Prime Minister Mia Mottley Wednesday said that the core elements of a new, sustainable model for the regional airline, LIAT, are already clear and that the restructuring is expected to dramatically cut the airline’s cost to the Barbados taxpayer.
Speaking in the Barbados Parliament as she delivered the 2019-2020 budget, Mottley said that significant progress had been made on restructuring the cash-strapped regional airline of which Barbados is a major shareholder.
“Year after year, Barbados has coughed up capital subsidies for the airline without requiring burden sharing. And year after year, losses and debts have piled up, pilots work less and less, and ticket prices rise and keep on rising, to the point that it is now cheaper to fly to Miami and even New York than to Antigua or Trinidad,” she told legislators.
She acknowledged that LIAT is a tough issue to crack and that there are “more government shareholders in LIAT than in any airline in the world.
Apart from Barbados, the other shareholders of the airline are Antigua and Barbuda, Dominica and St. Vincent and the Grenadines and last week, St. Vincent and the Grenadines Prime Minister Dr. Ralph Gonsalves said that Caribbean countries were being asked to contribute a total of US$5.4 million in emergency funding need to keep the airline in the sky. At the same time, 11 destinations had been given until March 15, to respond to the airline’s minimal revenue guarantee (MRG) proposals.
Under and MRG model, it is likely that a few flights may be cut if the government is not prepared to fund them with a guarantee, Gonsalves said, adding that theoretically, several countries have no quarrel with the MRG.
Mottley told legislators that the open secret is, if a loss-making route gets cut, calls are made, pressure is put on management, and the route reappears.
“There are flights LIAT now has that will have one passenger. A flight that any airline anywhere else in the world would cancel, but not LIAT.
“Pilots and other groups have contracts that let them get paid regardless of whether they work or not. And as debts have mounted, the airline has got behind on its bills and into what is a slow death spiral, just waiting for someone to move first and seize a plane.”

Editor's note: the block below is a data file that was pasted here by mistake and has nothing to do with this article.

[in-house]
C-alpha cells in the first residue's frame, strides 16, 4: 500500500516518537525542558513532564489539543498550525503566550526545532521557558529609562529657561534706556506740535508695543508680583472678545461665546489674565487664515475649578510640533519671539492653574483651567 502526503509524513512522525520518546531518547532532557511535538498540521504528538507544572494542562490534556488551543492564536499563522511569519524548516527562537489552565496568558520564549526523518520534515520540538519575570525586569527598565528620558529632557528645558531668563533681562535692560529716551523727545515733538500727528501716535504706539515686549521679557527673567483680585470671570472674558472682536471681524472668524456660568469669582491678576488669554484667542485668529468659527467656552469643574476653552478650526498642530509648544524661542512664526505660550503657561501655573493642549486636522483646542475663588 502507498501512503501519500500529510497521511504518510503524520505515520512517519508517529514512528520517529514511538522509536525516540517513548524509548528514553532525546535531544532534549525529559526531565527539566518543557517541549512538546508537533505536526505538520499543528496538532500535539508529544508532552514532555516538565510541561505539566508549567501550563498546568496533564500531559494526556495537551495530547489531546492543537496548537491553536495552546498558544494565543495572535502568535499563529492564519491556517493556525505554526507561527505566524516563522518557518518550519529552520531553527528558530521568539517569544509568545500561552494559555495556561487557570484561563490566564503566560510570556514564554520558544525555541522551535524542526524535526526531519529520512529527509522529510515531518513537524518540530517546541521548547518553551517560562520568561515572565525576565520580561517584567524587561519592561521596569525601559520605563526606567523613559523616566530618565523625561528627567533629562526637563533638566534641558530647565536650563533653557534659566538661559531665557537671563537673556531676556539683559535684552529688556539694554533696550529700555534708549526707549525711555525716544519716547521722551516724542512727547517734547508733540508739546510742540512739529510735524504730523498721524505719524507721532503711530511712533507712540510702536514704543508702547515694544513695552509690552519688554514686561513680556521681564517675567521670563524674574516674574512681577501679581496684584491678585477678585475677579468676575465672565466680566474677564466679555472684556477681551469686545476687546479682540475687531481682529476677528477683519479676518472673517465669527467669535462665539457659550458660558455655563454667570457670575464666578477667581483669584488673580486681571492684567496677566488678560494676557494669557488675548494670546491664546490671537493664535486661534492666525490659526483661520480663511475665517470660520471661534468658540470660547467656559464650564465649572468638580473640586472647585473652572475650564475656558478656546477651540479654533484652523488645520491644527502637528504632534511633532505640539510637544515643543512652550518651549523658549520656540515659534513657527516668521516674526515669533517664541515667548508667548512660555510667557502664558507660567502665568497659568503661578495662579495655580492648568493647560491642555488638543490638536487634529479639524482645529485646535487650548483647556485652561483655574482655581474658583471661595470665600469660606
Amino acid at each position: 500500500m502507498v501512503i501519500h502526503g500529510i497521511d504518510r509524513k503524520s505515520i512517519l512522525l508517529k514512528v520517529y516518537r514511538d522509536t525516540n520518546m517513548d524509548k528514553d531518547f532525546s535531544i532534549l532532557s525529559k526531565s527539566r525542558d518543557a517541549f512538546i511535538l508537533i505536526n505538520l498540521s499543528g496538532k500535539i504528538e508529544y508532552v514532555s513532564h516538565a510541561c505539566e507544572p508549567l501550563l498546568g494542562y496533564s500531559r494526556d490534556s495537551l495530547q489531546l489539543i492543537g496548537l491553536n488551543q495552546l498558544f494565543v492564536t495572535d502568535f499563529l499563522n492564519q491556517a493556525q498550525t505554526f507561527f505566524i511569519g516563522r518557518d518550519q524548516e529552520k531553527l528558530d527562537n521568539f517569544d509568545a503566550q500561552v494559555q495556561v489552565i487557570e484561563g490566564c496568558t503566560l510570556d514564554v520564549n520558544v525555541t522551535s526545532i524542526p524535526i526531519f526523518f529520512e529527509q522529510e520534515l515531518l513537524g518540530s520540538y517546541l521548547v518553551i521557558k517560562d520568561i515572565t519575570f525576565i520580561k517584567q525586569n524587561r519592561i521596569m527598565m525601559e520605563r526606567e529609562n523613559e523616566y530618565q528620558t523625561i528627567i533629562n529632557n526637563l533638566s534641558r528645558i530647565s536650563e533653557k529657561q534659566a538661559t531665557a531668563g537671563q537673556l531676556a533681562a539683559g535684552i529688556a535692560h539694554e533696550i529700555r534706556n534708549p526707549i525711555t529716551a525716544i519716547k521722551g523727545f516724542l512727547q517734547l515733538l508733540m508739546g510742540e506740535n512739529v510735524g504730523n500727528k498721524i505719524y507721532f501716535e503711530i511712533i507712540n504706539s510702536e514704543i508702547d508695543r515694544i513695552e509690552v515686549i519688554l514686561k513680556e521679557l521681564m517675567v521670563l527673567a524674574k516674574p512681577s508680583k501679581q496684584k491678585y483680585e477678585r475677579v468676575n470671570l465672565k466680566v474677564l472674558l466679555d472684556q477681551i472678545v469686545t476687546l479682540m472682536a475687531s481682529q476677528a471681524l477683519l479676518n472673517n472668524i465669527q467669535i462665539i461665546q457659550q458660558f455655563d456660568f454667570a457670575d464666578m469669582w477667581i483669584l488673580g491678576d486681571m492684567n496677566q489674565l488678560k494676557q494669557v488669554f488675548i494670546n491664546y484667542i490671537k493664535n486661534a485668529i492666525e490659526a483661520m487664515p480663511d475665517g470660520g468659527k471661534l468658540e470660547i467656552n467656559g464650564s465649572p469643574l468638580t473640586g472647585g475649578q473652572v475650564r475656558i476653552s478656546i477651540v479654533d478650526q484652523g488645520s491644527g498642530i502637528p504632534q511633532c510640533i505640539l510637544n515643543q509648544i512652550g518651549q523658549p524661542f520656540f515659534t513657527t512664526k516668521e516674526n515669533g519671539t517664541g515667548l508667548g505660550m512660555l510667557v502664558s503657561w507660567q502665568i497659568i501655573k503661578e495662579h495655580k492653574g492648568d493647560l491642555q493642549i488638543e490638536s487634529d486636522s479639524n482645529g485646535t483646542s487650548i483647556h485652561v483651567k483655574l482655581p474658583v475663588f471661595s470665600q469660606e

But she said solving tough issues and saving the Barbadian taxpayer money is why her Barbados Labour Party (BLP) had been elected last May.
“Is it impossible to put in place a sustainable solution? Of course not. Nearly every government in the region subsidizes airlines delivering arrivals through a minimum revenue guarantee. Those airlines certainly aren’t losing money and there are few complaints about having to pay more to the airline if the fare falls or the seats go empty.
“And when we engage with CARICOM with our sleeves rolled up ready to do heavy lifting as a partnership, the fact is, we as a region can get things done.”
She said as a result, “we have taken a different approach to LIAT from the previous government.
“Instead of complaining and then writing a blank check, we got deep into the numbers and day to day problems facing management.
“Then at the meeting of CARICOM Heads on 26 February, we drew a line in the sand. Barbados will no longer be a part of an airline that isn’t run on a commercial basis. And, unless there is fair burden sharing, not a cent will come from the Barbados budget.”
Mottley said that at the start of this month, LIAT management sent a letter informing shareholders that it would cut flights starting with below average revenues if minimum revenue guarantees are not put in place.
“This approach to burden sharing allows management to run the company as a business. The following week, management launched into crisis meetings to negotiate cuts from all suppliers and labour. When all suppliers responded that they would support the restructuring except the pilots, shareholders immediately called pilots to a meeting to explain that the alternative for the company was bankruptcy and a new company would only rehire them on its own terms.”
She said while “we won’t know the full result for a few weeks, the core elements of a new, sustainable model for LIAT are already clear” and that suppliers, commercial financiers, and labour will provide major cost cuts; any flight with below average revenues will need to be subsidized or cut.
“Several countries that haven’t paid for service until now have committed to do so (and) the airline will put in place a hub and spoke model and use wet leases to improve service, especially during holiday travel periods and between one and three planes will be sold to pay down debt.”
Mottley said that although the goal is to eliminate the need for capital contributions to the airline altogether, “our fiscal year 2019 budget includes a small subsidy assumption for minimum revenue guarantee agreements on specific flight arrivals to Barbados.
“The exact cost will depend on ticket fares and how full the planes are, but, needless to say, we think it makes sense to guarantee specific flights given the taxes and benefits to the broader economy that accompany arrivals,” she told legislators.